Data-flow analyses are used as part of many software engineering tasks: they are the foundations of program understanding, refactorings and optimized code generation. Similar to general-purpose languages (GPLs), state-of-the-art domain-specific languages (DSLs) also require sophisticated data-flow analyses. However, as a consequence of the different economies of DSL development and their typically relatively fast evolution, the effort for developing and evolving such analyses must be lowered compared to GPLs. This tension can be resolved with dedicated support for data-flow analyses in language workbenches. In this tool paper we present MPS-Dataflow, which is the component in the MPS language workbench that supports the definition of data-flow analyses for DSLs. Language developers can define data-flow graph builders declaratively as part of a language definition and compute analysis results efficiently based on these data-flow graphs. MPS-Dataflow is extensible such that it does not compromise the support for language composition in MPS. Additionally, clients of MPS-Dataflow analyses can run the analyses with variable precision thus trading off precision for performance. This allows clients to tailor an analysis to a particular use case.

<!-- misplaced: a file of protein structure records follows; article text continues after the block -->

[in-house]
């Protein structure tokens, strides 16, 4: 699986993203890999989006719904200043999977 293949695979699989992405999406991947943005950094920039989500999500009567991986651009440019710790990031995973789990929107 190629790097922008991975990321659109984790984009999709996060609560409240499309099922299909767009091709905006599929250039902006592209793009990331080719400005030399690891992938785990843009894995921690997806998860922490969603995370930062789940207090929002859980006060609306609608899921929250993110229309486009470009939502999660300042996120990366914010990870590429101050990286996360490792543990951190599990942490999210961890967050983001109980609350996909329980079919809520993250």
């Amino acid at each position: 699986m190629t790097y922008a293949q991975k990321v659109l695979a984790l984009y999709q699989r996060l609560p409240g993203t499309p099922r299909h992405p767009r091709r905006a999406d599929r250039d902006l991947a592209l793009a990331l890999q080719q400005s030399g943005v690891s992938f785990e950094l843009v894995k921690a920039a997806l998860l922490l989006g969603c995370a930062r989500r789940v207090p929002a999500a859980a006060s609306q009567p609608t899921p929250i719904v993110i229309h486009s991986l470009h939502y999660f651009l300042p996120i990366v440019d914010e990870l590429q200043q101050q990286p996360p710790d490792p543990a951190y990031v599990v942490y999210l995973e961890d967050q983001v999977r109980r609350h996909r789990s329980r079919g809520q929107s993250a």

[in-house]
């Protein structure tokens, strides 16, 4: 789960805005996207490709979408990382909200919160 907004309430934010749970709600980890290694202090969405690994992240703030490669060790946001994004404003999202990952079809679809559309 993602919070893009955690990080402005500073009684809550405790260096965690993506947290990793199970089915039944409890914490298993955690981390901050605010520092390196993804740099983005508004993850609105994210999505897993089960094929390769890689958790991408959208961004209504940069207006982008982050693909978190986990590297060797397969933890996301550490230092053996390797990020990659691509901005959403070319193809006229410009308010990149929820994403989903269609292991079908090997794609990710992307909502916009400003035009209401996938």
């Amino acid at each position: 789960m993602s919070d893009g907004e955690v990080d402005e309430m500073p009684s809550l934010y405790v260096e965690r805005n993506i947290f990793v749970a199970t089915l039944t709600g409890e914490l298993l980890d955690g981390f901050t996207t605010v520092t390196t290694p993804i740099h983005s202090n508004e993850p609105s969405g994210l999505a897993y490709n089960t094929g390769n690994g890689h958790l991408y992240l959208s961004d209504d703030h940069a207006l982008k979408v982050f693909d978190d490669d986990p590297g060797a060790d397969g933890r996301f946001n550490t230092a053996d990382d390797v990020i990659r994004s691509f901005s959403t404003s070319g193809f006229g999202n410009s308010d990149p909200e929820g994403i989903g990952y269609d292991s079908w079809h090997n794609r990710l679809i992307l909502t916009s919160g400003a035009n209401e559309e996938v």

28.09.2016 | ASE 2016 | Paper PDF | Abstract
    T. Szabo, S. Erdweg, M. Voelter

    IncA - A DSL for the Definition of Incremental Program Analyses

    Program analyses support software developers, for example, through error detection, code-quality assurance, and by enabling compiler optimizations and refactorings. To provide real-time feedback to developers within IDEs, an analysis must run efficiently even if the analyzed code base is large. To achieve this goal, we present a domain-specific language called IncA for the definition of efficient incremental program analyses that update their result as the program changes. IncA compiles analyses into graph patterns and relies on existing incremental matching algorithms. To scale IncA analyses to large programs, we describe optimizations that reduce caching and prune change propagation. Using IncA, we have developed incremental control flow and points-to analysis for C, well-formedness checks for DSLs, and 10 FindBugs checks for Java. Our evaluation demonstrates significant speedups for all analyses compared to their non-incremental counterparts.


    13.11.2016 | FSE 2016 | Paper PDF | Abstract
    T. Berger, M. Voelter, H.-P. Jensen, T. Dangprasert, J. Siegmund

    Efficiency of Projectional Editing - A Controlled Experiment